Monthly Archives: November 2010

Meaning of Hack

This post dedicated to Olga, who went missing a few days ago. (she came back, after three weeks out in the snow, much thinner but very happy.) ((sadly Olga never really recovered her mental and physical health, and is now at rest in our garden))

At some point in my youth I got very interested in programming, really interested, much more so than my peers.  When I got to University, with access to the Internet (back when it was a largely text based affair) I met like minded people, and started identifying myself as a hacker.  In the media hacking was exclusively illegal activity, but real hackers knew it was just about exploring possibilities with technologies.  I read the alt.hackers usenet group.  I bought a copy of the hackers’ dictionary, I read Stephen Levy’s book about the MIT hackers, and ran a telnet BBS.  I felt some sense of belonging..

It’s frustrating then that the word has been hijacked by some strange characters with, from my perspective, uncomfortably right-wing agendas.  Paul Graham wrote a piece nominally about Hackers and Painters, but actually about himself.  It contains the following passage on computer science: “The way to create something beautiful is often to make subtle tweaks to something that already exists, or to combine existing ideas in a slightly new way. This kind of work is hard to convey in a research paper.”  Clearly Paul Graham doesn’t know much about the nature of computer science research (most certainly nothing about MIR), but he knows a lot about startups, indeed the thrust of his Hackers and Painters essay is actually to evangelise hacker startups.  Paul Graham has a venture captial company, y-combinator, funding tech startups.  Once, he ran a social news website called `startup news‘, which he one day decided to rename to `hacker news’.  It’s become one of the more popular websites among programmers, but still carries a large proportion of news items about startups.  I’d guess that among these people, hacking has come to mean being as much about becoming a millionaire as enjoying programming for the sake of it.

Eric S. Raymond is perhaps more of a right wing nutcase.  ESR is the self-proclaimed editor of the jargon file, AKA the hacker’s dictionary.  In 2003 he took it upon himself to make a number of edits to the jargon file to recast the hacker in his own image.  The typical political position of a hacker was edited from “vaguely liberal-moderate” to “moderate to neo-conservative”, and the anti-war journalist Robert Fisk was given his own special entry in order to dismiss his opinions.

So I began to feel that the word ‘Hacker’ had been stolen from right wing entrepreneurs.  But I’ve realised, that’s really not true.  Considering those original hackers at MIT that Stephen Levy wrote about.  They were privileged young white male model railway enthusiasts and phone phreakers, leading hidden lives working for the military while the Vietnam war flared, with a war game among their greatest accomplishments.  Are they really great role models?  There are some amazing groups of hackers around Europe doing wildly creative things.  I feel totally inspired by these people, but unfortunately they don’t own the word Hacker any more than Paul Graham or ESR does…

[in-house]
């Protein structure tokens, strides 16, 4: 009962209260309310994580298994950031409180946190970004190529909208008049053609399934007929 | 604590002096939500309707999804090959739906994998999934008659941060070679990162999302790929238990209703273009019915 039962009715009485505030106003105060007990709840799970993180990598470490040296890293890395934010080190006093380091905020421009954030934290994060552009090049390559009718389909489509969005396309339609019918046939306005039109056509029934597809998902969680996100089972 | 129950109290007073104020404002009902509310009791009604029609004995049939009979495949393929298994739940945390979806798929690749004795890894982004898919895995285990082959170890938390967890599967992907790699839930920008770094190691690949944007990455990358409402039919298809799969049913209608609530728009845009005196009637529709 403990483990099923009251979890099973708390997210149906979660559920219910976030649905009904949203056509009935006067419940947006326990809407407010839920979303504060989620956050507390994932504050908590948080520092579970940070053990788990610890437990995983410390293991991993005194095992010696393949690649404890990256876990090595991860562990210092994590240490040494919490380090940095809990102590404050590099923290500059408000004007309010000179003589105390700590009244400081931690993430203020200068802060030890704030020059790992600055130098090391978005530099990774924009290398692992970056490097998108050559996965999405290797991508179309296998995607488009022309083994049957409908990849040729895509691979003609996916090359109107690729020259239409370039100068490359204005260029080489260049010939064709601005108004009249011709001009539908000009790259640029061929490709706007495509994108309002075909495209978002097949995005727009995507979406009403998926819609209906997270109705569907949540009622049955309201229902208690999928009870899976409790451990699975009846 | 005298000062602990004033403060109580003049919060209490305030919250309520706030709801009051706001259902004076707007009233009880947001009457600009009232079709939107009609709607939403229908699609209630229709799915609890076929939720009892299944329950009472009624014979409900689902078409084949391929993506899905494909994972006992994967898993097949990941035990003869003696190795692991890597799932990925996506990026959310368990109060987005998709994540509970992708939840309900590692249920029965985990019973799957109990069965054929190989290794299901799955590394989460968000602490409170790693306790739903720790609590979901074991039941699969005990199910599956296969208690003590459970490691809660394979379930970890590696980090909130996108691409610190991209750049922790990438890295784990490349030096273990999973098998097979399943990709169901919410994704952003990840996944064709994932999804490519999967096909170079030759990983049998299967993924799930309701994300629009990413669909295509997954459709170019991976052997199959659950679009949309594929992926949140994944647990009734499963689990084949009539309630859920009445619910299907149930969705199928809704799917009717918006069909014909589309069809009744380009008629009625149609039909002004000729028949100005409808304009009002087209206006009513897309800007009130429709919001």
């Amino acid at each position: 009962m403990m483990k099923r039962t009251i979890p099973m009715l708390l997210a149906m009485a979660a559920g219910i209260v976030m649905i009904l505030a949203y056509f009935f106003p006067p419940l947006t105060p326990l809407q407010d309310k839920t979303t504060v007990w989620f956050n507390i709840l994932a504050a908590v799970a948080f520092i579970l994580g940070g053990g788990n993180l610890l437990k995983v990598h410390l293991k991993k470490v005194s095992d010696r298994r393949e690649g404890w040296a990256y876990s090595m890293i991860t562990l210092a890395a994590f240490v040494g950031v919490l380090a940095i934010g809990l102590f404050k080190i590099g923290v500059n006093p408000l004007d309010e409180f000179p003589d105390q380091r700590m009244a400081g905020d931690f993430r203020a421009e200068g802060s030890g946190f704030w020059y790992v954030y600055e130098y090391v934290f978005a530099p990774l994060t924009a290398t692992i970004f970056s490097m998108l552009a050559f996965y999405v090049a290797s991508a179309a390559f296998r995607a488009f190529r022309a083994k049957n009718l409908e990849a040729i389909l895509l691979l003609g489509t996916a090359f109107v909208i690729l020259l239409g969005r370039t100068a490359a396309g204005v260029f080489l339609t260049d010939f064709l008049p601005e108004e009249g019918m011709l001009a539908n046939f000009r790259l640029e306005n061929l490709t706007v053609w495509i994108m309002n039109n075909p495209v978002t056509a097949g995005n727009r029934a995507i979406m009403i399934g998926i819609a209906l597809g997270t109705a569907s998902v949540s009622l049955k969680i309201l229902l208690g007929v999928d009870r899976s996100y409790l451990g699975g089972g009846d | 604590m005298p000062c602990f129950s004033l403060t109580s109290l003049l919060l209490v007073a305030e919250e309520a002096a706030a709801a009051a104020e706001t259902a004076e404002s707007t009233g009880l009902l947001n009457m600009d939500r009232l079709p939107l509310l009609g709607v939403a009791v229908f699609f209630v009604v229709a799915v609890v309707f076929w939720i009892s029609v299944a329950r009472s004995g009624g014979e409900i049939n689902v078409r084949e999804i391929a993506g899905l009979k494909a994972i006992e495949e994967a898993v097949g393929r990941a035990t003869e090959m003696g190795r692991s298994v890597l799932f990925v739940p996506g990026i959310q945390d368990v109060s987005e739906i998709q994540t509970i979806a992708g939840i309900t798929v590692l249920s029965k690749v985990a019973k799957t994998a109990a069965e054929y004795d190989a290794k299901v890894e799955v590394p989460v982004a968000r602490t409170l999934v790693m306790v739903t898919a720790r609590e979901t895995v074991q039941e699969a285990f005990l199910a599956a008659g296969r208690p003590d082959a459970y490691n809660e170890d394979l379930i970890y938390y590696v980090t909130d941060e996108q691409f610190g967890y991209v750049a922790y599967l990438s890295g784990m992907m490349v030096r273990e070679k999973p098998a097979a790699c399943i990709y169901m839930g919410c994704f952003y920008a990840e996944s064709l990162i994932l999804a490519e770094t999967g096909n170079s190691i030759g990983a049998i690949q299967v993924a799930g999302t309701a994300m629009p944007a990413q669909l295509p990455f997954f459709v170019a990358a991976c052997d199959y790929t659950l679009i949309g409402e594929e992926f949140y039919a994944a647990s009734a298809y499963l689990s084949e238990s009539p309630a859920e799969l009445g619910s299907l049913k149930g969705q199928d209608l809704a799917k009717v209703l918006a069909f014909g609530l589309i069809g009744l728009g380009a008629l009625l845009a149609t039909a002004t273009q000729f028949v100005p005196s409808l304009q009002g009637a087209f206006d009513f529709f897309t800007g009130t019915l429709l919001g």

It seems this word means nothing outside a specific community.  So, for what it’s worth, these days, if anyone asks, I’m a dork..

Some videos

First a quick screencast of my new live coding environment called Text, which is I think a good proof of concept but crashes quite often (including at the end of this video).It’s basically Haskell but with syntax based on proximity in 2D space, rather than adjacency. Type compatible things connect automatically, made possible though Haskell’s strong types and currying. I implemented the interface in C, using clutter, and ended up implementing a lot of Haskell’s type system. Whenever something changes it compiles the graph into Haskell code, which gets piped to ghci. The different colours are the different types. Lots more to do, but I think this could be a really useful system for live performance.

Secondly here’s some nice video from an event at access space, including live coding from a duet by Scott Hewitt and I, and beatbox livecoding from MCLD:

Thirdly here’s video from a slub performance at piksel fest.The sound and video are out of sync at some points, and I think the camera falls over and cuts out towards the end because the camerawoman was off dancing to our code… Was a fun night! An ogg file is also available here.

New text editor

I stopped using feedback.pl, a self-modifying live code editor written in Perl, some time ago, in favour of editing Haskell in emacs.  It’s about time I made a specialised editor for the pattern stuff I’ve been doing with Haskell.  Actually I have been dreaming of a visual programming language editor for some time, which for the moment I’m just calling `Text’.  Here’s a screen shot of its current state:

I’ve noticed that Visual Programming Languages like Max and PD are still based around text, using e.g. distance as secondary notation, not actually part of the language syntax.  In Text, words that are closest together are automatically connected if their types are compatible.  You can see that I haven’t quite got the ‘closest together’ algorithm nailed yet, I’ve no idea why its decided to parse this as three separate, overlapping statements.  However I have got currying working, which I’m happy with.  At the moment it’s written in C using the clutter library, which I’m finding fun.  Anyway just a quick update, I’ve got a lot more ideas to implement before I know whether this idea has legs or not…